In 2019 and 2020, we saw multiple new protocols emerge with a dedicated focus on the blockchain’s largest use case. Binance, for example, is leveraging its huge user base to drive traction of the DeFi products on Binance Chain. At the same time, second-generation blockchains such as Cosmos, Polkadot, Tron, Solana, Algorand — to name only a few — are birthing their own decentralized lending, trading and liquidity platforms. FTX launched their DeFi offering, Serum, on Solana. Algorand has pulled in a slew of stablecoins onto their protocol including USDT and USDC. Even Compound, the Ethereum DeFi stalwart, is preparing to launch their own protocol.

Without a near term path to scalability on Ethereum 2.0, all of these protocols are racing to overtake Ethereum in terms of developer and user mind-share. They may be several years behind Ethereum in terms of users, applications, and financial “building blocks,” but they can benefit from the knowledge of the successes and failures of Ethereum. 2021 will see a growth of adoption and DeFi applications across these newer protocols, but whether they will succeed in overtaking Ethereum is another question entirely.

4. Accelerating Bitcoin Flow Into DeFi

At the same time as non-Ethereum DeFi ecosystems evolve, institutional involvement in Bitcoin is intensifying alongside a reawakening in retail interest in the space. Bitcoin’s meteoric rise undoubtedly fueled the DeFi fire in 2020, and is poised to do the same in the upcoming year. All the while the enthusiasm (and profits) generated by DeFi has fed back into Bitcoin.

In 2020 we saw the first true cross-protocol success story with Wrapped Bitcoin (WBTC). Without practical applications for their BTC, bitcoin holders have rushed to ‘wrap’ their assets and create DeFi-compatible mirror assets out of their precious BTC in order to participate in the DeFi boom. The outright leader in the “tokenized Bitcoin” movement is wBTC, which has a full 112,385 BTC locked, and is joined by other solutions like renBTC (14,000 BTC locked) and tBTC (1,700 BTC locked). Wrapped Bitcoin had an incredible 2020, fast outpacing Bitcoin’s layer-two Lightning Network in value. At less than 2% of the total Bitcoin supply, tokenized Bitcoin (in all its centralized and decentralized iterations) still has some way to climb and it won’t be surprising if it ends 2021 at closer to 5% of BTC’s total market cap. In 2021, it’s unlikely that Ethereum-based Bitcoin will be the only game in town as new protocols build out their DeFi offerings. No matter what anyone says, Bitcoin is still the biggest game in town and we’ll see it move across to these newer protocols in 2021.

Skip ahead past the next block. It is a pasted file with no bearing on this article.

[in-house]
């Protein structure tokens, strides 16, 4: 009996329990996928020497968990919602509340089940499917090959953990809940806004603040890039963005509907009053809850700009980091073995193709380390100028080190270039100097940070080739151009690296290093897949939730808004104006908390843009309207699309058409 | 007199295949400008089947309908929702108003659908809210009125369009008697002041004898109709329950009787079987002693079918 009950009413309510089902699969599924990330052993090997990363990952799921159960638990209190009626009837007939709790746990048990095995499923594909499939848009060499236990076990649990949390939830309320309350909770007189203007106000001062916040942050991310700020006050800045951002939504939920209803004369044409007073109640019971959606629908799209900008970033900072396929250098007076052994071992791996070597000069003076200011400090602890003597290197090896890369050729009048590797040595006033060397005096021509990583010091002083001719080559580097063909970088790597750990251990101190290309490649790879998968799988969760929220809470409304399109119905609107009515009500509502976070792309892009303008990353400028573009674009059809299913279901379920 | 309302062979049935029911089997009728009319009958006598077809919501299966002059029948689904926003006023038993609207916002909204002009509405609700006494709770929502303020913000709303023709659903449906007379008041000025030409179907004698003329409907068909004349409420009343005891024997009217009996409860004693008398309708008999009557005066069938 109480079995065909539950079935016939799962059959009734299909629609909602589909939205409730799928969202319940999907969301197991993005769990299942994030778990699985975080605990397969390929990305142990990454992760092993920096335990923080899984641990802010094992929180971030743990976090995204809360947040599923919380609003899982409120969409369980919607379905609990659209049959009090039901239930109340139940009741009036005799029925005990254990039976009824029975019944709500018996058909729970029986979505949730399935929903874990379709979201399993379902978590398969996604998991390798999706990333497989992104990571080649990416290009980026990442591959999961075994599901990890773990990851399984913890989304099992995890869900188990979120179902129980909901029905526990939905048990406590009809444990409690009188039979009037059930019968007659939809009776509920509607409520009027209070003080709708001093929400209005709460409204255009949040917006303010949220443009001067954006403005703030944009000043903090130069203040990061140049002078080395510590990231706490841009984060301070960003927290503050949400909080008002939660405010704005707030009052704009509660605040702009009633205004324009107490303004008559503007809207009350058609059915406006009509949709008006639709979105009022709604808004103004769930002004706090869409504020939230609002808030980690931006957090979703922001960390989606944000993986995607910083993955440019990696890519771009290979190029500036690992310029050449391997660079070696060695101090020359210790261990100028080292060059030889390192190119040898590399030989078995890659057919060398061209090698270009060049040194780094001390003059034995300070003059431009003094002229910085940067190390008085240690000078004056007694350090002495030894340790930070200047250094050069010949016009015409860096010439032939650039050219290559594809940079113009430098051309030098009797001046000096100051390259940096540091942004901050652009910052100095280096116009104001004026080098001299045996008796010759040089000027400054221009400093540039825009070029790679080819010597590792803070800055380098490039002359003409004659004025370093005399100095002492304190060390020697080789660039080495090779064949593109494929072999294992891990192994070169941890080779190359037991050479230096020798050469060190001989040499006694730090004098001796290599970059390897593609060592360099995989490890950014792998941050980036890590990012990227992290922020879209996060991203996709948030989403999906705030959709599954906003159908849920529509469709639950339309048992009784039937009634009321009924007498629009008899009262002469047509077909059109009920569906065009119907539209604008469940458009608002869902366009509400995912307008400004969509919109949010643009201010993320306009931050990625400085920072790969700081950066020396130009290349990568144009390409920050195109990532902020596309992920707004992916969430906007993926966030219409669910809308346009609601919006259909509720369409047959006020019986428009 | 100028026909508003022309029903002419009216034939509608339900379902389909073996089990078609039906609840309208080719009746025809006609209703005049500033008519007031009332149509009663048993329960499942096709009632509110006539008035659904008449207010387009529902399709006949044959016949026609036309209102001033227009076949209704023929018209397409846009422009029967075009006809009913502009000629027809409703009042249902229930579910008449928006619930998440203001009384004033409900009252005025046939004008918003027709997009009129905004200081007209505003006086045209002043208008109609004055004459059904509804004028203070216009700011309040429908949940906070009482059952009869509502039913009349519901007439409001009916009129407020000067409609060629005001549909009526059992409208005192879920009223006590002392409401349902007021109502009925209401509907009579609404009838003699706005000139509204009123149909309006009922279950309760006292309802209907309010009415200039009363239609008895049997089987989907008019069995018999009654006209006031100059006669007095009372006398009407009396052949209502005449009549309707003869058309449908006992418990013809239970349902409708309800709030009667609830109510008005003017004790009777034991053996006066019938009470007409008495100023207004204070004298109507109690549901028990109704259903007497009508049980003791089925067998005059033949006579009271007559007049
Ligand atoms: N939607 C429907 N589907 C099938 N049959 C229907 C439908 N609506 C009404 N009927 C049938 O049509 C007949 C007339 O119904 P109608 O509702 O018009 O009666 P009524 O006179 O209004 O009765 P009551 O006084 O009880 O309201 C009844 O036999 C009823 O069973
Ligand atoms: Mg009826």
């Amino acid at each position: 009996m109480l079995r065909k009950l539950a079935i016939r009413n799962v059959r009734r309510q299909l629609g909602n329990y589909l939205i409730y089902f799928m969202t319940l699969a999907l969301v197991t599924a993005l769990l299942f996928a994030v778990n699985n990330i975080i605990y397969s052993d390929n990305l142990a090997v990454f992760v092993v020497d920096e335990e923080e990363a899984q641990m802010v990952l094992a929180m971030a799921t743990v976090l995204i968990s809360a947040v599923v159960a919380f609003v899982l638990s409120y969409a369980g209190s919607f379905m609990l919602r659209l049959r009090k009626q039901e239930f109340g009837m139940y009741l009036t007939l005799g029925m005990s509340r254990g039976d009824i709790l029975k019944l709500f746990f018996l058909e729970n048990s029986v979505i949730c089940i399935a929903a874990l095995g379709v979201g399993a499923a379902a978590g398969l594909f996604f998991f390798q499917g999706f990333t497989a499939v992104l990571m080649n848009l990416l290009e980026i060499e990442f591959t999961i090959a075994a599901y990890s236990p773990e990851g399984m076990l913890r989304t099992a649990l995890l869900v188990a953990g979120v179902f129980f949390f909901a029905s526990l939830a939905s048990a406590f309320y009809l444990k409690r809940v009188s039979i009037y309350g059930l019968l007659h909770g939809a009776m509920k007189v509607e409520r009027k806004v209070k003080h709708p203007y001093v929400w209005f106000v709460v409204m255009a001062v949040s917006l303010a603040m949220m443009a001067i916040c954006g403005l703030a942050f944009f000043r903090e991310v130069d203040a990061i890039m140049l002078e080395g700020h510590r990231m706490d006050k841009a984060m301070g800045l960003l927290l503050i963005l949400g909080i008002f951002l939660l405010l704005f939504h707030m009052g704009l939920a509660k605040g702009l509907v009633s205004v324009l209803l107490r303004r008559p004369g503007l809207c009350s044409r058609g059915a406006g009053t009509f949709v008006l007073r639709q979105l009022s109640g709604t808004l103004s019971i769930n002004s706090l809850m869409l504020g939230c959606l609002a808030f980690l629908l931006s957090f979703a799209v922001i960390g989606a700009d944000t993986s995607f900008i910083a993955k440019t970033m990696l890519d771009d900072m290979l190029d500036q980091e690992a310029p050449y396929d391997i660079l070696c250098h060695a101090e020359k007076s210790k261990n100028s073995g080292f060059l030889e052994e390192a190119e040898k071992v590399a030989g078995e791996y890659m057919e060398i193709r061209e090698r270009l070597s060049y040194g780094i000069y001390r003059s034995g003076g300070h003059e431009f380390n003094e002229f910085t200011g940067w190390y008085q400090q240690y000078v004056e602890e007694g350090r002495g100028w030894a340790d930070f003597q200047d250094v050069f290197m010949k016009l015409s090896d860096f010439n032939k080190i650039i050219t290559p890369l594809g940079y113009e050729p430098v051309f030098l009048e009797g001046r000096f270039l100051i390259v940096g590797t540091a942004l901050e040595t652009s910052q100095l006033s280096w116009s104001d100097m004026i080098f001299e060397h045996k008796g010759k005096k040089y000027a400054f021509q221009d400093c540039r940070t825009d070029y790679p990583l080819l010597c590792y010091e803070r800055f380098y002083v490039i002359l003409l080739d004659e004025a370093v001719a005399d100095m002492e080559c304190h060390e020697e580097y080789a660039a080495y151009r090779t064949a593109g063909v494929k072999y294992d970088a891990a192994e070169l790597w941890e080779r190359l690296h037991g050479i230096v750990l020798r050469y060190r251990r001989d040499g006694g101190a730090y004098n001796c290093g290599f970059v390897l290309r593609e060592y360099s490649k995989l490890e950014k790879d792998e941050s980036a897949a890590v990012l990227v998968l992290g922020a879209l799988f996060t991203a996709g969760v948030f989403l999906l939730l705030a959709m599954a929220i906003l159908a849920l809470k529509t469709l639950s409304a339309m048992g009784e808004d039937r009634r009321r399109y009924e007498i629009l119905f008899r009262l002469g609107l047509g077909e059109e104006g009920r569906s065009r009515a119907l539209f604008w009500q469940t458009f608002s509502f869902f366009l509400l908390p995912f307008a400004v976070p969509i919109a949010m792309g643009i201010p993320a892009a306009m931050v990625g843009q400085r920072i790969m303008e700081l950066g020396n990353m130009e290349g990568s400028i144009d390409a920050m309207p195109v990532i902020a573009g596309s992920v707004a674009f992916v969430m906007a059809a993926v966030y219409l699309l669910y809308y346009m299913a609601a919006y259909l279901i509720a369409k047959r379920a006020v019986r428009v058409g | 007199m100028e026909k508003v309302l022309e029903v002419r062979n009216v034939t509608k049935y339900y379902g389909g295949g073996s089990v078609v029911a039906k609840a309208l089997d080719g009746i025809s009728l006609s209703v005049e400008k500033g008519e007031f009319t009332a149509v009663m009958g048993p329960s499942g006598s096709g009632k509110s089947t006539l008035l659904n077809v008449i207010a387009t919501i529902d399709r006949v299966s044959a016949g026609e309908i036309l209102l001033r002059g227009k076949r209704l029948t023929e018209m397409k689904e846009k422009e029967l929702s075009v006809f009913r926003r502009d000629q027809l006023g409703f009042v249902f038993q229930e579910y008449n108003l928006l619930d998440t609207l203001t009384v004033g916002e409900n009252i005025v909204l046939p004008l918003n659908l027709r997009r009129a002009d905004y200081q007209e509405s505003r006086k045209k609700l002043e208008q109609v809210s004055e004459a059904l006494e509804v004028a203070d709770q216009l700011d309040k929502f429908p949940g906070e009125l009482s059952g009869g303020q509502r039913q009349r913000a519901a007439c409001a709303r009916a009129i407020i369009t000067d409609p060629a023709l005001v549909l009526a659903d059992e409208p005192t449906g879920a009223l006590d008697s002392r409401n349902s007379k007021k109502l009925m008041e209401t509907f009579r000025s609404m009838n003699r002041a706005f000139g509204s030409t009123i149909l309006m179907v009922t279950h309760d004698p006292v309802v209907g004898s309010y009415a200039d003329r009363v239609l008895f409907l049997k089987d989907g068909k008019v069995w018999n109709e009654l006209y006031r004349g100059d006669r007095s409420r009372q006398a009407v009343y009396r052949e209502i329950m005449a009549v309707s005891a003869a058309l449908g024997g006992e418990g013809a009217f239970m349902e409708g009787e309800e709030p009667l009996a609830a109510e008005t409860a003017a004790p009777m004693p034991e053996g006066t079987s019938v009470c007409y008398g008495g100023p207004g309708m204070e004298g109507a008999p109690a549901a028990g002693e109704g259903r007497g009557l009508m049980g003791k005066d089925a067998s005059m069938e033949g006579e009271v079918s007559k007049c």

5. Regulation Will Intensify, At Least In The US

Following on the heels of the CFTC’s enforcement actions against BitMex, SEC chairman Jay Clayton — on his last day on the job and right before Christmas jubilations — brought down the hammer on Ripple, suing the company and two of its executives for illegal security offerings. These two high profile cases demonstrate that U.S. regulatory bodies haven’t forgotten about crypto and they almost certainly are keeping an eye on DeFi.  

While there have been no DeFi specific enforcement actions since 2018’s settlement with the founder of EtherDelta, it would be far too presumptuous to assume that DeFi protocols and their founders are immune to U.S. regulators. SEC Commissioner Hester Peirce,  also known as “Crypto Mom,” was quoted in a recent CoinTelegraph article,

“DeFi has posed a challenge for the SEC in a similar way that the ICO boom did in 2017. What is different here is that the pace of DeFi has actually been much faster. I also think that the legal issues are more difficult to sort out on the DeFi side.”

The wild west of crypto may have been fun while it lasted, at least for some, but as the industry channels more volume it will inevitably attract more regulatory attention. DeFi, with its wealth of platforms and meteoric rise in value, is an obvious target for regulators. While some DeFi applications may be safer from enforcement on account of their decentralization, the space as a whole is on guard waiting on the SEC’s or CFTC’s next move.

Next Up: Mainstream Adoption

Although there is still a lot of uncertainty for DeFi heading into 2021, it is clear that DeFi is here to stay. There may be new protocols, new regulations, new tokens, but DeFi as a concept has established a foothold strong enough to withstand future headwinds. For now, DeFi has been limited primarily to a core group of blockchain fanatics, but the next milestone will be mainstream adoption in 2021 and beyond as DeFi blends more and more with the traditional fintech world.